A Postmodern Turkey?

Published by Today's Zaman, 9 December 2011 

For at least eight years now, Turkey has been likened to either countries with strong inclinations to theopolitics like Iran, or authoritarian ones, like Russia. While the never-ending longing to find a teleological destination for Turkey keeps producing new panic attacks, few analysts have been paying attention to the very “Western” trends that have been changing Turkish society and politics for the past 15 years.

The change began with the reforms under Turgut Özal, but lost political momentum until the creation of the Justice and Development Party (AK Party). Yet, the effects of increasingly open markets, integration into international structures and flourishing independent media on the depoliticized post-1980 generations continued as an undercurrent. Political apathy, mistrust in and frustration with the political elite and their power games showed itself strongly in the 2002 elections. The Turkish public was demanding a new type of politics and society.

The strong vision of a homogenized nation-state began to weaken its hold. Appetite for military involvement in politics declined sharply. The cultural and economic elite of the three leading cities increasingly lost their hegemony. Religious beliefs and personal quests for meaning became trendy, but in potluck fashion, depending on the desired worldview and needs of the individual. Questions on previously clear-cut identity definitions, such as Turkishness, became points of debate. Cracks in carefully constructed national myths and histories began to appear. Melancholy and a romantic view of the good old days of the “founding fathers” descended like fog. Political activism turned to limited and shallow articulations of sensitivity expressed via changing Facebook profile pictures and leaving “bold” comments on newspaper websites.

Turkish architecture, too, started changing. Housing blocks broke with well-established traditional construction, and design and style were increasingly put first. Advertisers began selling “lifestyles” in “exclusive” compounds. Construction firms are now competing to build eco-friendly buildings. “Holistic” food products, yoga lessons and mild forms of East Asian philosophies are popular.

The days of valuing house decorations or cultural products to the level they are not Turkish are over. Contemporary designs that blend Anatolian colors and styles, as well as TV soap operas that place a rural way of life into contemporary İstanbul settings are meeting the deepening need for “authenticity” for alienated and rootless urban Turks. Thus, Turkish rock, rap and high-brow artists are using previously shunned Turkish beats and learning to cherish the rich heritage of the country. Rather than all-inclusive hotels dominated by hungry tourists, an increasing number of boutique hotels in hidden corners of the country provide ample satisfaction of the authentic experience and the pleasure of finding something not consumed by the mass market.

The careful reader, especially from North America and Europe, will smile upon hearing all this, as this description of Turkey may sound just like “home.” All of these are indeed signs of postmodernity. Postmodernity is a sociopolitical and cultural reality, not to be confused with postmodernism as a philosophical school of thought with a strong anti-realist tone. Derrida or Foucault or even consumption of an Andy Warhol print art are of no value in decoding footprints of postmodernity in today’s Turkey.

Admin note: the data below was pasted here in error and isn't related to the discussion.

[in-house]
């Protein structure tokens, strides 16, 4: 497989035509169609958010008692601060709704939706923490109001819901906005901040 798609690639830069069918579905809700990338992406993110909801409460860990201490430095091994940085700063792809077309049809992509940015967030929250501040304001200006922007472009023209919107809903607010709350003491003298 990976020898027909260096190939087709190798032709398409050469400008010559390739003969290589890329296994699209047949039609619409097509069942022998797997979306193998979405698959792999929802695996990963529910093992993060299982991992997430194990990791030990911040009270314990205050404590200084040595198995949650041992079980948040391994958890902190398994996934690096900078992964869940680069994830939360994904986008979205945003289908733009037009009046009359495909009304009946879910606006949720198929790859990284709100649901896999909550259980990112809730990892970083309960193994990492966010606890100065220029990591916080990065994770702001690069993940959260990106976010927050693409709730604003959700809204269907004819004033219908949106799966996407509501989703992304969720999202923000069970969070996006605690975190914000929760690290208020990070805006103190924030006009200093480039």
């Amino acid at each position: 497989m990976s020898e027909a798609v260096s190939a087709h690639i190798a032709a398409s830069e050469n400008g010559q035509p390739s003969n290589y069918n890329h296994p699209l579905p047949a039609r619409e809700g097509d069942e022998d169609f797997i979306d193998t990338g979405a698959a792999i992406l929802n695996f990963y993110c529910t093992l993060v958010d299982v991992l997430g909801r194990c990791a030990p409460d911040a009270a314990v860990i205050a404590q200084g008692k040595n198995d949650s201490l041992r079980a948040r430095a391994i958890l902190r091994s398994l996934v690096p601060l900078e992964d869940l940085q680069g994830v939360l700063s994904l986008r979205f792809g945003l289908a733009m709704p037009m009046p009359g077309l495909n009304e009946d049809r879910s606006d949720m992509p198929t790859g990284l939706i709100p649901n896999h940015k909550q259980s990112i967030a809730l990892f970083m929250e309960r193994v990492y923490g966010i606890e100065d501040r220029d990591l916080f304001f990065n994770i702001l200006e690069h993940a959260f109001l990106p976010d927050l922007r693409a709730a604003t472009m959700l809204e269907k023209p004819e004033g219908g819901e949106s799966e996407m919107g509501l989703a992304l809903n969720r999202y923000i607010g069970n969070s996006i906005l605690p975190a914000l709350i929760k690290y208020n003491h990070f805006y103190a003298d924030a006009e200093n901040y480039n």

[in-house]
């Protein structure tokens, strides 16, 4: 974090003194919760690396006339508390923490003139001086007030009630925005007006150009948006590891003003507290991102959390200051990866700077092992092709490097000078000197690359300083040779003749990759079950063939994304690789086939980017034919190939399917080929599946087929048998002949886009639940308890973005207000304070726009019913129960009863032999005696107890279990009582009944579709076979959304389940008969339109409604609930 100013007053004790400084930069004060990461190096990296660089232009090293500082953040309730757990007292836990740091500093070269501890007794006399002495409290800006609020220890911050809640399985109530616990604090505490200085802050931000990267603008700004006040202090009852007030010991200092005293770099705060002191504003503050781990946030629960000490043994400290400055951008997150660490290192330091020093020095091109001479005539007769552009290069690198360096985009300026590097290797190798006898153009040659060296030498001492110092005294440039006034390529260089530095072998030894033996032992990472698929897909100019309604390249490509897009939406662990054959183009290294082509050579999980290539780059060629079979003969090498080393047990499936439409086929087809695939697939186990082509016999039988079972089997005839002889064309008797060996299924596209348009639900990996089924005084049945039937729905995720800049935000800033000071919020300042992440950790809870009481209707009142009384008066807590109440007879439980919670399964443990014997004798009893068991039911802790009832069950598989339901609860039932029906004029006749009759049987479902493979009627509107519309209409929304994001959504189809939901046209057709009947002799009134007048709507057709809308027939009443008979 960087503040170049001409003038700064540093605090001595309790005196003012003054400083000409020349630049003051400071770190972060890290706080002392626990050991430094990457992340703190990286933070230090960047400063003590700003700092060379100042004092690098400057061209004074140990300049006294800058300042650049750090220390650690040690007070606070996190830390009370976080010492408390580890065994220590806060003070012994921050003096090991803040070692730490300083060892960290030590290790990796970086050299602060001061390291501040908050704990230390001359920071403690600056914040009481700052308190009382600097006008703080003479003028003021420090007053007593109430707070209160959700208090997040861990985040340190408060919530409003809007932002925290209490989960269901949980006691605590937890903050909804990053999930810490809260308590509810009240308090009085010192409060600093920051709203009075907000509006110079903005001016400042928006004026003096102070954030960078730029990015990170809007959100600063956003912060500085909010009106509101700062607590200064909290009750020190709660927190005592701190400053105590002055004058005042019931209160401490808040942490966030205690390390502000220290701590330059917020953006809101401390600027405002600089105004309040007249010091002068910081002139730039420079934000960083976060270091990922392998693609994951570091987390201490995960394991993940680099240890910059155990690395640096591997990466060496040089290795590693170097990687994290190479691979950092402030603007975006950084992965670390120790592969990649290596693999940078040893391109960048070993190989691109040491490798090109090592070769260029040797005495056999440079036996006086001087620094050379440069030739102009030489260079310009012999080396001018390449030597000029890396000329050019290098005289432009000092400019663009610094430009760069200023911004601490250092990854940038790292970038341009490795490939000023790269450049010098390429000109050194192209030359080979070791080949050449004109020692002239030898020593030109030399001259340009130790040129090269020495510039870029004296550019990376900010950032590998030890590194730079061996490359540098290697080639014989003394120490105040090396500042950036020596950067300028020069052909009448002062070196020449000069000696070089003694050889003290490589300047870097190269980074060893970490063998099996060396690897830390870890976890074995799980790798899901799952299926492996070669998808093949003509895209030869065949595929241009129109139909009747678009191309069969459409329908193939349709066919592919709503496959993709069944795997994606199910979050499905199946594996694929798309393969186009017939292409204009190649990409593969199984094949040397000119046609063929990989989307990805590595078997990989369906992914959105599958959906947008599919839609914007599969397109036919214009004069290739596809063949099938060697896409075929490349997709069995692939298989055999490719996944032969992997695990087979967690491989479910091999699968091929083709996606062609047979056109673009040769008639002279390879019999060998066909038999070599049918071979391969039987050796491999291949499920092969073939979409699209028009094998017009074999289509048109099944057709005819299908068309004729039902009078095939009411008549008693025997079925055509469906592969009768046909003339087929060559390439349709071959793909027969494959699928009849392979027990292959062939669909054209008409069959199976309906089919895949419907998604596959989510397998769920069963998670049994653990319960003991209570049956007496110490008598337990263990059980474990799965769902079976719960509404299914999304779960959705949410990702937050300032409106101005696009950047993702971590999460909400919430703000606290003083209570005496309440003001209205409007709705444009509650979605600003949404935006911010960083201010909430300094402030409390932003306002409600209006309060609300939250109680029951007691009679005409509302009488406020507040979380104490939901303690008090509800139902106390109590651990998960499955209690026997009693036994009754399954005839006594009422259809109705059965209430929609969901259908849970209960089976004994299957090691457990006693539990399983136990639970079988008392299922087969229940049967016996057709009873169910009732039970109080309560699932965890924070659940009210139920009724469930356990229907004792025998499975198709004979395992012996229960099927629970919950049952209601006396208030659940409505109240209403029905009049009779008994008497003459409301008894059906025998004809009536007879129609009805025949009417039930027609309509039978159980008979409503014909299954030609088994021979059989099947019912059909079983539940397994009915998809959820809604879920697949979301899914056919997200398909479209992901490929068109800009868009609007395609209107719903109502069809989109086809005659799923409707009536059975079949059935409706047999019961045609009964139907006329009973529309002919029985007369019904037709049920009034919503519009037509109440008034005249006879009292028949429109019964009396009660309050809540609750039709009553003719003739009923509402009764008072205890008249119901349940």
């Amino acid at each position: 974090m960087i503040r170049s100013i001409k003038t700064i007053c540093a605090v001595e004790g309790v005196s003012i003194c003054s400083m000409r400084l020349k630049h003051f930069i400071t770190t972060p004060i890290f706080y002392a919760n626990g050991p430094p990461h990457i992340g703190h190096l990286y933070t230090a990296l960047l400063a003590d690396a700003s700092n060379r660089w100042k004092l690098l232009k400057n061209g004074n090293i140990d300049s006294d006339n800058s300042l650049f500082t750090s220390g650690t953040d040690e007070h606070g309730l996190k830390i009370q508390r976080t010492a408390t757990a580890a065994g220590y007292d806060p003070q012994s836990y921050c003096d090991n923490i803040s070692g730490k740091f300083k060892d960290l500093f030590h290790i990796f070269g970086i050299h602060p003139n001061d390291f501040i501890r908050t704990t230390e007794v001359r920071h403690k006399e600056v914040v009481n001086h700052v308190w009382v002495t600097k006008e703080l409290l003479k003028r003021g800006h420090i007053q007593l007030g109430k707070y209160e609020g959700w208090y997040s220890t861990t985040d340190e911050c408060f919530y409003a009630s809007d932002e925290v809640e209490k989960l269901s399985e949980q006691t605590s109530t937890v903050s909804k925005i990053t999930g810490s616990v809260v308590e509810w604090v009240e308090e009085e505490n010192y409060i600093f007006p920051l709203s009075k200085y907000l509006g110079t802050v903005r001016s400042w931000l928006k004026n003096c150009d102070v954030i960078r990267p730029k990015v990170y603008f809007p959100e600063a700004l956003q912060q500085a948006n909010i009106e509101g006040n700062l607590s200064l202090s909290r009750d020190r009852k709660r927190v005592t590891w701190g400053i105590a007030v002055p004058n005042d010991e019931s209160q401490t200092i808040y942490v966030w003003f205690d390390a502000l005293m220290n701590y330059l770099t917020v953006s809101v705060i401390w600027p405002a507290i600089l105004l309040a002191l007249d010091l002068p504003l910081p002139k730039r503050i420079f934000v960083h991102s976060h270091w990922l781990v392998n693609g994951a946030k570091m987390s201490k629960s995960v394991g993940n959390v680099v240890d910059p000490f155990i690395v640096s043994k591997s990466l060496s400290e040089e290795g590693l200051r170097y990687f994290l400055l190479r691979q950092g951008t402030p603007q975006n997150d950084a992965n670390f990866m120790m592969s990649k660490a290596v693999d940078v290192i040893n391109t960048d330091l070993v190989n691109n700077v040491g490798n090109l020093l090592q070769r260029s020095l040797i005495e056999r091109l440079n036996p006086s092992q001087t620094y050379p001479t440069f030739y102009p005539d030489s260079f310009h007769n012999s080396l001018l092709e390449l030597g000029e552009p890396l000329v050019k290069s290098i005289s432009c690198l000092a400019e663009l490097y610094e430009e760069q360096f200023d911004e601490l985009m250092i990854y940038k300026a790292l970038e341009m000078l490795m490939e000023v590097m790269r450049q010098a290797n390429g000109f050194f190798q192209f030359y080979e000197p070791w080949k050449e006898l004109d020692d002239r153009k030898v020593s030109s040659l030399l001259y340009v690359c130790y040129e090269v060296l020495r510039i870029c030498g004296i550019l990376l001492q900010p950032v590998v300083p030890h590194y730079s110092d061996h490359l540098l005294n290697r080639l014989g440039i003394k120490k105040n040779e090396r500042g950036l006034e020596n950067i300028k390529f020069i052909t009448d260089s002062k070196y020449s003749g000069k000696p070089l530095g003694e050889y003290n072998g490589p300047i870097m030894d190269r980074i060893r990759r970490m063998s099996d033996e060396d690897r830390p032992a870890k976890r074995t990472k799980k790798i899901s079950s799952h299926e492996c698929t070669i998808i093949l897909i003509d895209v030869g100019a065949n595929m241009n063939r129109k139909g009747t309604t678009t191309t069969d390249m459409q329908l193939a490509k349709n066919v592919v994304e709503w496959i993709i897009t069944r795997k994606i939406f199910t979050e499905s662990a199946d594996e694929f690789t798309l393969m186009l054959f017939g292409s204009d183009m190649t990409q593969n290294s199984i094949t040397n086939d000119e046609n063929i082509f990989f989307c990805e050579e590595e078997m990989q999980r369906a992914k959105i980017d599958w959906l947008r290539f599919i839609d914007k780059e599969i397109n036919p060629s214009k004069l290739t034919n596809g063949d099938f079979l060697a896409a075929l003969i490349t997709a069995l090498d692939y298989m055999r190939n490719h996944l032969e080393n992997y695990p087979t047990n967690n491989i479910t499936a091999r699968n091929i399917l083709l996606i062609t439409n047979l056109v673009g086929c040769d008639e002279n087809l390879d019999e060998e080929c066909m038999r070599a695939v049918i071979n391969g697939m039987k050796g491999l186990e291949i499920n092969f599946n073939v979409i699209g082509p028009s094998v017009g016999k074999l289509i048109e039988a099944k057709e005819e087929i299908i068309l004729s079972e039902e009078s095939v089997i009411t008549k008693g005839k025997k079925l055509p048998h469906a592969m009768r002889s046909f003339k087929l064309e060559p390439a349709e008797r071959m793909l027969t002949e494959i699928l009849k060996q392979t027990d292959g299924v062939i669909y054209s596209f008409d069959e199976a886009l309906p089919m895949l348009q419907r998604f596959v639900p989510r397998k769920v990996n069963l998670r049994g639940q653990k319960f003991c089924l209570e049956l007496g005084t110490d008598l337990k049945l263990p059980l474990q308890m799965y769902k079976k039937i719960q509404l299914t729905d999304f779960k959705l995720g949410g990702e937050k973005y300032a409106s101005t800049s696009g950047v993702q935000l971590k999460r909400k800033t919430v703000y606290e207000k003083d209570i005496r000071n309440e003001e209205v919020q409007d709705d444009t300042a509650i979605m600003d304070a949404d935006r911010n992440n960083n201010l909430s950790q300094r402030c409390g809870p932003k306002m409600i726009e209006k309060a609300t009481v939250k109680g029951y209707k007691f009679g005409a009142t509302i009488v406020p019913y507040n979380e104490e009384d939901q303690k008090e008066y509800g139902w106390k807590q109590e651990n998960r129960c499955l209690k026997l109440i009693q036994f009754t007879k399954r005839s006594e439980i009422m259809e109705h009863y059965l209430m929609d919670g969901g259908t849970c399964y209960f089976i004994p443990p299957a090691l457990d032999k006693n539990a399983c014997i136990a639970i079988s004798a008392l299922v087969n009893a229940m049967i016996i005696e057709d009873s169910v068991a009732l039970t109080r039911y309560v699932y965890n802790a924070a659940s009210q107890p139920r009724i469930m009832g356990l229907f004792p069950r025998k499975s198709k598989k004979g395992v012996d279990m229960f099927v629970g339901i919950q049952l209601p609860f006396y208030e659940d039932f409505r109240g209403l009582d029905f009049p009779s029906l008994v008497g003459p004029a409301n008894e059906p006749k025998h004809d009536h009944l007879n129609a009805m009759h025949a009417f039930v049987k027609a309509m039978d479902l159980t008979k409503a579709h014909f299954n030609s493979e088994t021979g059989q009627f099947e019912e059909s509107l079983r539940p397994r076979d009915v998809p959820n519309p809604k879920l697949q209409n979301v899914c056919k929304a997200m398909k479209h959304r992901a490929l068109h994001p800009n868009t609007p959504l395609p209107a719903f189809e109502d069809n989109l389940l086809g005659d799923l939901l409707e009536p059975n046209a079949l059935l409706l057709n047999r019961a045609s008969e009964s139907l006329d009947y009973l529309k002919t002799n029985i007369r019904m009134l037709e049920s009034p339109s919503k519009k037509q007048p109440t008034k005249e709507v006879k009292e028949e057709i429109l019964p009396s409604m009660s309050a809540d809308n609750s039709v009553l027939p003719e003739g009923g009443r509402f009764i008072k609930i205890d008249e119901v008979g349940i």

In line with the nature of postmodernity, unlike modernism and modernity, which were brought to Turkey through a small European educated or influenced elite and enforced top to bottom, postmodernity is an incoherent grassroots affair. This is alien to the current gatekeepers of Turkish intelligentsia and their comrade publishers, all of whom share the ever so melancholic memories of the days when the words “left” and “right” mattered, and where citing Marx was a sign of intellectual sophistication.

While one does see clinical cases of time capsules frozen in the 1970s in Turkey’s intellectual landscape, an increasing number are becoming today’s liberals with modified paradigms though strongly shaped by memories of the past. Slowly, we are seeing emerging cosmopolitan intellectuals, who can be committed Muslims or staunch atheists or Kurds or Armenians, who are talking of a plural Turkey that cherishes diversity and where equal citizenship based on individual rights is the main vision, not some macro-political narrative.

Political parties that did not realize these deep changes all died out one by one as the AK Party won one victory over another. In fact, even the strongest citadel of modernity, the Turkish Armed Forces (TSK), has had to come to terms with the new Turkey, albeit slowly and painfully. No surprise then, a leading general who delivered a key speech at the height of the AK Party versus the military match declared “postmodernists,” who did not see a strict nation-state vision as a precursor for being a nation, as a new national threat.

The AK Party saw and seized the changes by providing everything that postmodernity demanded: economic growth to sustain and increase consumerism, pragmatism with a moral language but beyond zero-sum idealism, affirmations of cultural authenticity along side allowing multiple identities, accountability and quality service from state structures, and most importantly a sense that we are a “cool” country.

Just as Turkey managed to formulate a unique blend of modernist ideas and appropriated them to suit itself, such as laïcité, Turkey is now adjusting into its own forms of postmodernity. Some of these developments are vital for Turkey to survive in the 21st century. Yet, experiences of Europe and North America show that postmodernity also has a deep dark side.